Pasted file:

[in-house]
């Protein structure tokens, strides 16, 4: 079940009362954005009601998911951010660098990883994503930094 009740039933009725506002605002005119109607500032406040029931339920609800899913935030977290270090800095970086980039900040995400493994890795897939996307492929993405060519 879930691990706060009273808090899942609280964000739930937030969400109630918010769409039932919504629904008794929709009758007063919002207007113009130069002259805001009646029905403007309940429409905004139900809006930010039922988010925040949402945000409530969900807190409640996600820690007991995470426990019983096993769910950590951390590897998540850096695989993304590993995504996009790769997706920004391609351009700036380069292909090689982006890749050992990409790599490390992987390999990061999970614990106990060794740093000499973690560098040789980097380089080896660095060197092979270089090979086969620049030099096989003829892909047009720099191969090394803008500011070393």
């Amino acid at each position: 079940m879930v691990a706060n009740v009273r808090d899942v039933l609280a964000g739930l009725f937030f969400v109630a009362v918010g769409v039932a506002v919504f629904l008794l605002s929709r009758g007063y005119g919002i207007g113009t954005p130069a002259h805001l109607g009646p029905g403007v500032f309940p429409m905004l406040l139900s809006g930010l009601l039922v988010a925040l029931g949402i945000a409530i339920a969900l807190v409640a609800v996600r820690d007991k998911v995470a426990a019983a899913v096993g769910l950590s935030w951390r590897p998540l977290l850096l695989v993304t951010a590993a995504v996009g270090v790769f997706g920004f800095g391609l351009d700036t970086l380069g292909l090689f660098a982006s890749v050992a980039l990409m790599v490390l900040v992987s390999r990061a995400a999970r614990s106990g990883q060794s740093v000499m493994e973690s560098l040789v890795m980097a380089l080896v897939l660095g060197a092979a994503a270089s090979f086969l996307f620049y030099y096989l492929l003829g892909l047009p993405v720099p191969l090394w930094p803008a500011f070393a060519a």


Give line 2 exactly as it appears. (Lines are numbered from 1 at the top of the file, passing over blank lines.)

């Protein structure tokens, strides 16, 4: 079940009362954005009601998911951010660098990883994503930094 009740039933009725506002605002005119109607500032406040029931339920609800899913935030977290270090800095970086980039900040995400493994890795897939996307492929993405060519 879930691990706060009273808090899942609280964000739930937030969400109630918010769409039932919504629904008794929709009758007063919002207007113009130069002259805001009646029905403007309940429409905004139900809006930010039922988010925040949402945000409530969900807190409640996600820690007991995470426990019983096993769910950590951390590897998540850096695989993304590993995504996009790769997706920004391609351009700036380069292909090689982006890749050992990409790599490390992987390999990061999970614990106990060794740093000499973690560098040789980097380089080896660095060197092979270089090979086969620049030099096989003829892909047009720099191969090394803008500011070393």